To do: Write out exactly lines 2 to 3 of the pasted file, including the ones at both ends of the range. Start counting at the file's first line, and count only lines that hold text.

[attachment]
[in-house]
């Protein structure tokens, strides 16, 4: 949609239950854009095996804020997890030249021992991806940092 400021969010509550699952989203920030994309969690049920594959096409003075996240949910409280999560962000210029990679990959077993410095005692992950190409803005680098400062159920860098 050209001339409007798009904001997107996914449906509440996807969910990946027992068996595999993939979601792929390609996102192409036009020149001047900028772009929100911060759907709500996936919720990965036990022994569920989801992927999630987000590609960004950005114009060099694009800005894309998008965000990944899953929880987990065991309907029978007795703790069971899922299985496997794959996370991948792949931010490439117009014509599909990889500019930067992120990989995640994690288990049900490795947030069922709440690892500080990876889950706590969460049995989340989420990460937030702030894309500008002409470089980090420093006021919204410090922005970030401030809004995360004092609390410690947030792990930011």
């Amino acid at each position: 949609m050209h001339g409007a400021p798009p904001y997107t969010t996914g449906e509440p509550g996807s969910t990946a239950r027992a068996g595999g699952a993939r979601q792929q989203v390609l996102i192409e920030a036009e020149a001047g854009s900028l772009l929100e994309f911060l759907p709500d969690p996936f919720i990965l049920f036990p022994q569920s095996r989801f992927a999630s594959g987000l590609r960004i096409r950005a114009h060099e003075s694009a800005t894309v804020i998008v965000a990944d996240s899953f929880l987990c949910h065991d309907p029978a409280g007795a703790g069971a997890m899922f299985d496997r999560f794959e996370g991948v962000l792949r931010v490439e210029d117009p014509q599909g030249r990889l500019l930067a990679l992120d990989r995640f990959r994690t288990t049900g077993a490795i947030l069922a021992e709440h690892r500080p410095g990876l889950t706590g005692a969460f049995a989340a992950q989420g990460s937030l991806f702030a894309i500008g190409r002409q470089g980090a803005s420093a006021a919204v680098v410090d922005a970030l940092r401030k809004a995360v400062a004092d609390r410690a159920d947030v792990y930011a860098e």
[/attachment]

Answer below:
């Protein structure tokens, strides 16, 4: 949609239950854009095996804020997890030249021992991806940092 400021969010509550699952989203920030994309969690049920594959096409003075996240949910409280999560962000210029990679990959077993410095005692992950190409803005680098400062159920860098 050209001339409007798009904001997107996914449906509440996807969910990946027992068996595999993939979601792929390609996102192409036009020149001047900028772009929100911060759907709500996936919720990965036990022994569920989801992927999630987000590609960004950005114009060099694009800005894309998008965000990944899953929880987990065991309907029978007795703790069971899922299985496997794959996370991948792949931010490439117009014509599909990889500019930067992120990989995640994690288990049900490795947030069922709440690892500080990876889950706590969460049995989340989420990460937030702030894309500008002409470089980090420093006021919204410090922005970030401030809004995360004092609390410690947030792990930011």
């Amino acid at each position: 949609m050209h001339g409007a400021p798009p904001y997107t969010t996914g449906e509440p509550g996807s969910t990946a239950r027992a068996g595999g699952a993939r979601q792929q989203v390609l996102i192409e920030a036009e020149a001047g854009s900028l772009l929100e994309f911060l759907p709500d969690p996936f919720i990965l049920f036990p022994q569920s095996r989801f992927a999630s594959g987000l590609r960004i096409r950005a114009h060099e003075s694009a800005t894309v804020i998008v965000a990944d996240s899953f929880l987990c949910h065991d309907p029978a409280g007795a703790g069971a997890m899922f299985d496997r999560f794959e996370g991948v962000l792949r931010v490439e210029d117009p014509q599909g030249r990889l500019l930067a990679l992120d990989r995640f990959r994690t288990t049900g077993a490795i947030l069922a021992e709440h690892r500080p410095g990876l889950t706590g005692a969460f049995a989340a992950q989420g990460s937030l991806f702030a894309i500008g190409r002409q470089g980090a803005s420093a006021a919204v680098v410090d922005a970030l940092r401030k809004a995360v400062a004092d609390r410690a159920d947030v792990y930011a860098e």